System design and performance for the recent DIII-D neutral beam computer upgrade
20th IEEE/NPSS Symposium onFusion Engineering, 2003.
Recently an upgrade to the computer system charged with control and data acquisition for Neutral Beam Injection System at the DIII-D National Fusion Facility, funded by the U.S. Department of Energy and operated by General Atomics (GA), was completed. This upgrade represents the third and latest major revision to a system which has been in service over twenty years. The first control and data acquisition computers, four 16 bit 'mini' computers, ran on a proprietary and archaic operating system.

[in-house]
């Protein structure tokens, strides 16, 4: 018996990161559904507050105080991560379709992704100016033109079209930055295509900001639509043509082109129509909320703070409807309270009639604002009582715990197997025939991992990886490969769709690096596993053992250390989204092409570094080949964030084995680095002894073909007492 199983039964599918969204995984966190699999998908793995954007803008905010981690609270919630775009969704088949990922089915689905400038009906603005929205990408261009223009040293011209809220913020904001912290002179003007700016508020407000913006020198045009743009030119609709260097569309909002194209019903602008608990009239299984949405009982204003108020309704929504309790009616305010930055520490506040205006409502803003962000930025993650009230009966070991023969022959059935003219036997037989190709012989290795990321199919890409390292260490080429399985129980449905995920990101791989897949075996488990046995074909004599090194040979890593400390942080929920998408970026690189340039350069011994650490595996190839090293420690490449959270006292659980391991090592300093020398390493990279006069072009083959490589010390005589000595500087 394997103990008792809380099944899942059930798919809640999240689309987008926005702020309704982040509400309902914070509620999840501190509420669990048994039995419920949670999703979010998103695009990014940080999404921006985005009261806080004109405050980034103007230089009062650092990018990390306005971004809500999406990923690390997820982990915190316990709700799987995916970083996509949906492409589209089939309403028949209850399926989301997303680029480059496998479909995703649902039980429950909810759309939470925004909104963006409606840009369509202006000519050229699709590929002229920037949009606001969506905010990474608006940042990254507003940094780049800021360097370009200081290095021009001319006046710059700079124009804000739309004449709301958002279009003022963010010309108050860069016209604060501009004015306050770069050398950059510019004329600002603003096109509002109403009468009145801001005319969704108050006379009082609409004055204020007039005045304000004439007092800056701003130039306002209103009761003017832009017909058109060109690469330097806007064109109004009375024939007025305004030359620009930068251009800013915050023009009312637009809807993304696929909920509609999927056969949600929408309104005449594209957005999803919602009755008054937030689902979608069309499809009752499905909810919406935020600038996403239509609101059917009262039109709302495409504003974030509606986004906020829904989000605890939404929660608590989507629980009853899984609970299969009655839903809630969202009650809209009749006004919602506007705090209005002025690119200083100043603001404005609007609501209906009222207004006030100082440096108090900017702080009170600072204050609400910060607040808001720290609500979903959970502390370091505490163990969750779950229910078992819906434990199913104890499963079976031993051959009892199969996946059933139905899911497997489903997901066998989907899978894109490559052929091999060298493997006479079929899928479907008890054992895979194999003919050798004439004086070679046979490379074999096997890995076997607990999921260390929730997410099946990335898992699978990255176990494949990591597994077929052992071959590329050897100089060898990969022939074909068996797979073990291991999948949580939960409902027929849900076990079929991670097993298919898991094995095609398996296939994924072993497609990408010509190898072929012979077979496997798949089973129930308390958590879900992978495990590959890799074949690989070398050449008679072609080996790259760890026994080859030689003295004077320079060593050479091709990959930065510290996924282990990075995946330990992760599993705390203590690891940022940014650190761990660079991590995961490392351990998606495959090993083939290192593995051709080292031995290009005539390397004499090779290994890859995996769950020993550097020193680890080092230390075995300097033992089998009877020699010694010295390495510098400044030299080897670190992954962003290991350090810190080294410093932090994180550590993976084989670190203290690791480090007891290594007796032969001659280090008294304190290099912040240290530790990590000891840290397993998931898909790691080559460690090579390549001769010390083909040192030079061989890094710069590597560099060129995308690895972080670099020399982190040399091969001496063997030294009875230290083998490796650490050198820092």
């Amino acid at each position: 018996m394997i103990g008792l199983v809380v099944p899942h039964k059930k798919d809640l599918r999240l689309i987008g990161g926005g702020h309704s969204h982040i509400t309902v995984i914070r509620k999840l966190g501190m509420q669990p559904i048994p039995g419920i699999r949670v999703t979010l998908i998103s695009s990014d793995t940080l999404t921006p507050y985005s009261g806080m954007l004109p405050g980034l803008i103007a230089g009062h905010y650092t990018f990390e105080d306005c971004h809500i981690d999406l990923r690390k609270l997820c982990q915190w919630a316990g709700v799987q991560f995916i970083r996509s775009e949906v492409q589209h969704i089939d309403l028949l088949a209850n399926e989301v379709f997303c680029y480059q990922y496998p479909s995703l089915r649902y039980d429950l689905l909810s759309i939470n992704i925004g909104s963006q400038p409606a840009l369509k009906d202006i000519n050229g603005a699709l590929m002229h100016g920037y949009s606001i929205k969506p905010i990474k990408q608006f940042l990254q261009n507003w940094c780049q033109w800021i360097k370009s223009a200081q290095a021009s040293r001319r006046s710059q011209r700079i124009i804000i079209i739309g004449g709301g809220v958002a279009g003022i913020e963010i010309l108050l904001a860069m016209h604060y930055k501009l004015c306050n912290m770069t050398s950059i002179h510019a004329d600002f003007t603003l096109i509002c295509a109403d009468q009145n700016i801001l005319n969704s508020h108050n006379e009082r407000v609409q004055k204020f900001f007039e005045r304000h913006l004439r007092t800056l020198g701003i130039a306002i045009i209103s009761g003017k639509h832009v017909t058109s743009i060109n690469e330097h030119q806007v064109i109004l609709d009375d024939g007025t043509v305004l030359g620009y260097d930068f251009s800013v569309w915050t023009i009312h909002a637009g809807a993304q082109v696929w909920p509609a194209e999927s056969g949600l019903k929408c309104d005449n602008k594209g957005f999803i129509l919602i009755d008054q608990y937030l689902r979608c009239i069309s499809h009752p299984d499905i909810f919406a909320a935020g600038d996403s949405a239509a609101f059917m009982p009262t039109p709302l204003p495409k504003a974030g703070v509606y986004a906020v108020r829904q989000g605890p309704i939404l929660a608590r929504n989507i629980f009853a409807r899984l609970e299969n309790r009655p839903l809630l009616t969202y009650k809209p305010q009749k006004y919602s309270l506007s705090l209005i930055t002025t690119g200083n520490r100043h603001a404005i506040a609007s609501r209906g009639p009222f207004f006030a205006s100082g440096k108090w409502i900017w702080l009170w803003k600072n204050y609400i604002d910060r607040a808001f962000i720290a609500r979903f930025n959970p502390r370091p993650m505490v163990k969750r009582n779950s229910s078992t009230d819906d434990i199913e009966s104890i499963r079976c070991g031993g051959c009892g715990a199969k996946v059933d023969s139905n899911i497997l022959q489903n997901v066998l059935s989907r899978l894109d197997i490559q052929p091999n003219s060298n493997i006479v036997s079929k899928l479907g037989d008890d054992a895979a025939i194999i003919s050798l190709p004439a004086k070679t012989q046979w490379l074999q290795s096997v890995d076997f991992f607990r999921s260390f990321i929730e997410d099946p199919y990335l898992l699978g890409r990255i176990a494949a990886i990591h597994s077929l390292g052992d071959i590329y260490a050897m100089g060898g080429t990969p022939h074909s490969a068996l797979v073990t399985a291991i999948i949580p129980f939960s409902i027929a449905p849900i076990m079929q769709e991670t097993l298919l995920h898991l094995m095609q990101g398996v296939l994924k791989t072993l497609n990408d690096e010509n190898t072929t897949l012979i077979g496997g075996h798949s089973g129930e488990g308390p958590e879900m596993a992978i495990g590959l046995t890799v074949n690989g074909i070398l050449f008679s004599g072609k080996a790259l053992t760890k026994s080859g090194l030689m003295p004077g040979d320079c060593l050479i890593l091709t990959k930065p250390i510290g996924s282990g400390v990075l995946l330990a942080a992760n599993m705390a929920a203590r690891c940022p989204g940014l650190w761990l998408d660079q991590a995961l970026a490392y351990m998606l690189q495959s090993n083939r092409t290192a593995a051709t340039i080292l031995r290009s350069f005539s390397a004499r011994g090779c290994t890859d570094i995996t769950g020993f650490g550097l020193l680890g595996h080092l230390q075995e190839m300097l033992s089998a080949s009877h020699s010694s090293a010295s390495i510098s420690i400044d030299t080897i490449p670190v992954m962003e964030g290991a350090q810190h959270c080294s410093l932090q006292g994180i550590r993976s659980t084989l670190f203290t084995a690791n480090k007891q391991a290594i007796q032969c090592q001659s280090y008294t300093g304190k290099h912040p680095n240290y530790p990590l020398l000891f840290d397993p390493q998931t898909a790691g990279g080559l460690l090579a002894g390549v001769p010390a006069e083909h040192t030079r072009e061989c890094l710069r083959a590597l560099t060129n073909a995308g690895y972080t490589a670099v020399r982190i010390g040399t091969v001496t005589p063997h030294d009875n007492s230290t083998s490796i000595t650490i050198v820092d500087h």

... Each of the four controlled two ion sources over dedicated CAMAC highways. In an upgrade done in 1995 this evolved to be two 32 bit Motorola based mini-computers running a version of UNIX. Each computer controlled 4 ion sources and two CAMAC highways per CPU. This latest upgrade builds on this same logical organization, but makes significant advances in cost, maintainability, and the degree to which the system is open to future modification. The new control and data acquisition for the Neutral Beam Injection System is formed of two 2 GHz Intel Pentium 4 based PC's, running the LINUX operating system. Each PC drives two CAMAC serial highways using a combination of Kinetic Systems PCI standard CAMAC Hardware Drivers and a low-level software driver written in-house expressly for this device and the LINUX operating system. Functionality previously contained in a monolithic third party software package was broken down into logical building blocks. The scanning of CAMAC, and the database for run-time values are examples of tasks handled in-house. The Graphical User Interface (GUI) was developed using a commercial package by Borland. Procedural logic and shot sequencing, a set of codes written in plain 'C', was ported from the previous system largely intact. Data Acquisition is managed by code in common with the central DIII-D Data Acquisition system. While Neutral Beam Injection Systems may be unusual in having a consolidated control and data acquisition system, the component parts represent codes and methods standard to the DIII-D Facility. This paper discusses the overall system design, goals, cost, and implementation detail, also describing actual operating experience for the initial 5 months of operation.